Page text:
The three fields are predominantly opens areas of grassland within a woodland framework. Their immediate context is dominated by the local road network, particularly the A610 which is the main route into Nottingham and carriers significant volumes of traffic. A number of residential properties within the Hempshill Vale estate have views towards the site but, with the exception of the public footpath, which passes through the site, views from public vantage points are quite limited.
The loss of openness would be particularly obvious to users of the public footpath, most notably in relation to the open views presently available across the northernmost field but also at the point the footpath would cross over the access road. However, the site generally sits at a lower level than surrounding land so that any development within it would not be particularly conspicuous.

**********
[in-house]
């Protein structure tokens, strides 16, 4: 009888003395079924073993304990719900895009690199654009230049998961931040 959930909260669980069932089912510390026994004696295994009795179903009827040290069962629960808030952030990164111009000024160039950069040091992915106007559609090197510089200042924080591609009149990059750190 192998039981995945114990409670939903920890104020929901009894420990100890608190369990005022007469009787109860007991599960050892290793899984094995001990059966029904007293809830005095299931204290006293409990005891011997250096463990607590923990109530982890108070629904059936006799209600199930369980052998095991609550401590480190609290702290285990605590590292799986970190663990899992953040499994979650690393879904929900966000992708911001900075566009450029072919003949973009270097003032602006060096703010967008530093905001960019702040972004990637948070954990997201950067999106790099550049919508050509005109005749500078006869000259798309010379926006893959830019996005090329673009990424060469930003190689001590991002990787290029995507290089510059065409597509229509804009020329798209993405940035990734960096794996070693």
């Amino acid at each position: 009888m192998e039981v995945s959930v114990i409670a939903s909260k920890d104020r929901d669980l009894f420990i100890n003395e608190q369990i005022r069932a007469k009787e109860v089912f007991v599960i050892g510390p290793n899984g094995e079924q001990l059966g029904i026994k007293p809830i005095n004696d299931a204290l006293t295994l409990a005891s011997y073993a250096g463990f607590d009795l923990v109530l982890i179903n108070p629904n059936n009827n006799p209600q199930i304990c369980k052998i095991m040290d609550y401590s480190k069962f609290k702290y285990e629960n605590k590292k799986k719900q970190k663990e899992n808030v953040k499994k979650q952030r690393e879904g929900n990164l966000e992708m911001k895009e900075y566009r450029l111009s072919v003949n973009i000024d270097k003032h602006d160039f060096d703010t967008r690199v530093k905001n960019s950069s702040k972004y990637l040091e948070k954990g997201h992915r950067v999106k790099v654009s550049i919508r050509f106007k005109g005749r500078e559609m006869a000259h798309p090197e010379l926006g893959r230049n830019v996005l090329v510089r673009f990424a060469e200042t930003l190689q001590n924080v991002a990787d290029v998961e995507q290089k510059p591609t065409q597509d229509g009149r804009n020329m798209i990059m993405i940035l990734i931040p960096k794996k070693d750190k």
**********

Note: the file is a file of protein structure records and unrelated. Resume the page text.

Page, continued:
The inspector considered that, notwithstanding the severity of the harm in relation to openness, there would be a relatively limited impact on the contribution, which the site makes to the visual amenity of the area as a whole.
It was common ground that there were no objections from the Council in relation to designated heritage assets. Nevertheless, and in apparent contradiction of this position, it was part of the Council’s case that the harm to the POA arose, to some degree, on the basis of its contributions to the setting of listed buildings. In this regard, the Heritage Impact Appraisal submitted in support of the proposal also states that the development would impact on the setting of all the listed buildings, a point confirmed at the Inquiry by the Appellant’s witness.